There are only an estimated five historic homes in America that contain a full collection of the very possessions that once belonged to the original residents. Carbondale’s Thompson House, which was added to the National Historic Register in 2013, is one of them (Thomas Jefferson’s Monticello is another).
While most people tend to get rid of “old stuff” and modernize the look and feel of a home after they move in, Hattie Thompson’s relatives chose to leave the property intact — filled with Hattie’s possessions that give us a detailed glimpse into pioneer life in Carbondale, as well as providing clues to the character of this larger-than-life woman who defied conventional stereotypes.
I met with Carbondale Historical Society board president Sue Gray, who enthusiastically walked me through the Thompson House. It’s hard to imagine now, but when the home was built in 1885 as a wedding present for young Hattie Thompson by her father Myron, it was surrounded by open land.
Carbondale was only a few hundred residents strong, and most were strung along the valley working cattle and harvesting crops with few comforts. In the early years of homesteading, the Utes still hunted in the Roaring Fork Valley. With a quaint but sturdy one-story home to anchor them, Hattie and her second husband Oscar Holland put their energy into developing the Pleasantview Ranch, which grew to a profitable going concern.
“People came for the mining and stayed for the ranching,” Gray told me, “because they found this valley ideal for growing crops and raising cattle.”
As their wealth grew so too did the Thompson House. A second story and open porch was added around 1895 (eventually, that porch would be glassed using materials purchased from the Osgoods, sourced from the greenhouse at the Redstone Castle).
The property became the scene of extravagant parties and a hub for pioneer society. Looking at the large electric Victrola, piano, and ornate leather furniture in the elegant parlor, I could just picture the scene — only the more well-to-do neighbors’ carriages travelling for hours, maybe even a day or two, through a still very much wild mountainous landscape, to congregate at this warm outpost of social and familial jubilance. Their horses would pull the carriages to the porch entrance, where the animals could water briefly before being provided overnight accommodations of their own. I imagine elegantly dressed, sophisticated-yet-country-rough friends might stay for a few nights, dancing to music, playing cards, telling stories in this joyful place that offered a sorely need change of scenery to the plowed fields. They must have sucked every minute of glee from these rare social opportunities.
“Because ranch houses were so far apart, when they had social events, people would often come in their wagons to the house to have a party and stay for two or three days,” Gray informed me.
Walking through the house is, of course, like walking through any museum, but the Thompson House carries a distinct and exotic feel to it. It is not an old home sourced with period pieces from around the country to mimic the effect of a real pioneer domicile. This was clearly somebody’s treasured home. Everything (and there are a lot of things!) is in its right place.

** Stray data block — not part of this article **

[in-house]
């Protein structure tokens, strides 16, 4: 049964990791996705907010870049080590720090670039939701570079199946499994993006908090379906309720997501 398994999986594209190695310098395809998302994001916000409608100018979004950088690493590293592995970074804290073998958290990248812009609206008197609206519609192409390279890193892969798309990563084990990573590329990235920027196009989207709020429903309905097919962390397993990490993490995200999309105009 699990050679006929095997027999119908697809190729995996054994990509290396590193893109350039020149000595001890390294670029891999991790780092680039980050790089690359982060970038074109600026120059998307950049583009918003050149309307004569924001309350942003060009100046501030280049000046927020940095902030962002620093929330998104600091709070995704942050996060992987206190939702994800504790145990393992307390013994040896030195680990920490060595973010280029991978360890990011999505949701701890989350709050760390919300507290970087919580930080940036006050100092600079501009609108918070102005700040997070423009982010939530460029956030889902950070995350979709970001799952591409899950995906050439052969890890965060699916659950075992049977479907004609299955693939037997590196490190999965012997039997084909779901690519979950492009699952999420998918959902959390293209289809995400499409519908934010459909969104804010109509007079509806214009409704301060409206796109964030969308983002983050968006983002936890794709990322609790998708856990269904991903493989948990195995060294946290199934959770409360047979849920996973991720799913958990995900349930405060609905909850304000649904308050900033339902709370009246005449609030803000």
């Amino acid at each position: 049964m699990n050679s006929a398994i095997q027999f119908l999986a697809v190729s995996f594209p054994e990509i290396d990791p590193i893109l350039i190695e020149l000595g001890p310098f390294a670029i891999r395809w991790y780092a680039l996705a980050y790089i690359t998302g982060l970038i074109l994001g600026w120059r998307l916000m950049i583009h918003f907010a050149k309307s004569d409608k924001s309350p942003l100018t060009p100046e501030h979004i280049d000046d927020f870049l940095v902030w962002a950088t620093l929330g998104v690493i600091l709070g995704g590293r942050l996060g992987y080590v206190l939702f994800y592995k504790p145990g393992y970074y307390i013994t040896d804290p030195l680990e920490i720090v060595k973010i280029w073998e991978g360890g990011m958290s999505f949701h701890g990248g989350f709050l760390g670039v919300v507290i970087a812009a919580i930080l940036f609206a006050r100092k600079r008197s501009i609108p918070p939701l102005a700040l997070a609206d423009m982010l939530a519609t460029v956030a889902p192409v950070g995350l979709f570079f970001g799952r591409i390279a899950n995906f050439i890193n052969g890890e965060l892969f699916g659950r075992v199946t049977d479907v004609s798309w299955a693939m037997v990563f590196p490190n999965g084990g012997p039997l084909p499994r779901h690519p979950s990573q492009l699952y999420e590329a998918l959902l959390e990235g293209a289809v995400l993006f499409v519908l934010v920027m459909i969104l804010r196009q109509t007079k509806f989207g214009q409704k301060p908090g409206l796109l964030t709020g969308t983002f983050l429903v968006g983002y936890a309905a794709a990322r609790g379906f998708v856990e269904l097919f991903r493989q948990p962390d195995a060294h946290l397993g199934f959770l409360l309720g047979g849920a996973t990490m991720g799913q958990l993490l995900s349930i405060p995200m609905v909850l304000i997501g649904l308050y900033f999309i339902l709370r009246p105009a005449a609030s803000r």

After Hattie’s husband Oscar took his own life in the carriage house in 1920, she travelled extensively to far flung locations: Egypt, Hong Kong, Cuba, Morocco, and Merry Old England. It would have been rare enough for a man of that day to have the resources and willpower to board trains and steamships for prolonged intercontinental travel. But for a woman in her fifties, and one who made her fortune by ranching in western Colorado, to venture to international destinations is remarkable.
The Thompson House is less a museum than it is a material reflection of Hattie’s life.
“We don’t know a lot about her personal life,” Sue Gray told me, “but we can deduce her character from the items she cherished and collected and kept in her house. For her time, she was a very unusual woman. She was worldly, not a country bumpkin. Very educated and interested in the affairs of the time. She was involved in the community as well as the day-to-day ranching operations.”
While I could go into detail here of all the treasures contained in the house, it’s a far better policy for you to see for yourself. The Thompson House recently finished thousands of dollars of renovations and cleanings in part with help from History Colorado. The house is owned and maintained by the Town of Carbondale, and the historic goods contained inside belong to the Historical Society, which is also in charge of organizing tours and other public events.
According to Gray, the Society plans to open the Thompson House for public tours every other Saturday for four hours (details are still being fine-tuned) starting in December. Additionally, there will be a public cocktail party, also in December, to re-introduce the community to this unique resource. “The house will be available to rent for events, meetings, reunions, weddings, and birthday parties,” she said. “Most people don’t even know it’s here, or what it is, or what’s inside of it. We want to introduce it to the community.”
More information about the Carbondale Historical Society and the Thompson House are available at carbondalehistory.org.